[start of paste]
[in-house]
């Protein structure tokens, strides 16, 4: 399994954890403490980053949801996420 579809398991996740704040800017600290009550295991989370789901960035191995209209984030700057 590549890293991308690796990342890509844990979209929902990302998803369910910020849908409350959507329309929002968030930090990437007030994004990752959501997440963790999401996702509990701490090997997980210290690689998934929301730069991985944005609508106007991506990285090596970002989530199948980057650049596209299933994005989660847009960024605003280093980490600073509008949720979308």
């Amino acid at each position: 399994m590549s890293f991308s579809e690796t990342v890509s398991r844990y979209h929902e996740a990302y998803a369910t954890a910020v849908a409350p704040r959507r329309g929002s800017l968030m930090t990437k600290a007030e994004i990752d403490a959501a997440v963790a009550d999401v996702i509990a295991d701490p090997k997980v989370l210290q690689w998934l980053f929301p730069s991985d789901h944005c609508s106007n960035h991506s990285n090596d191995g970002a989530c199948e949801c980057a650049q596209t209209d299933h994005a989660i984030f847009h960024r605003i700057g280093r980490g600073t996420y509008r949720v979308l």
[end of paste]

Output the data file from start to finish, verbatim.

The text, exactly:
[in-house]
């Protein structure tokens, strides 16, 4: 399994954890403490980053949801996420 579809398991996740704040800017600290009550295991989370789901960035191995209209984030700057 590549890293991308690796990342890509844990979209929902990302998803369910910020849908409350959507329309929002968030930090990437007030994004990752959501997440963790999401996702509990701490090997997980210290690689998934929301730069991985944005609508106007991506990285090596970002989530199948980057650049596209299933994005989660847009960024605003280093980490600073509008949720979308």
């Amino acid at each position: 399994m590549s890293f991308s579809e690796t990342v890509s398991r844990y979209h929902e996740a990302y998803a369910t954890a910020v849908a409350p704040r959507r329309g929002s800017l968030m930090t990437k600290a007030e994004i990752d403490a959501a997440v963790a009550d999401v996702i509990a295991d701490p090997k997980v989370l210290q690689w998934l980053f929301p730069s991985d789901h944005c609508s106007n960035h991506s990285n090596d191995g970002a989530c199948e949801c980057a650049q596209t209209d299933h994005a989660i984030f847009h960024r605003i700057g280093r980490g600073t996420y509008r949720v979308l």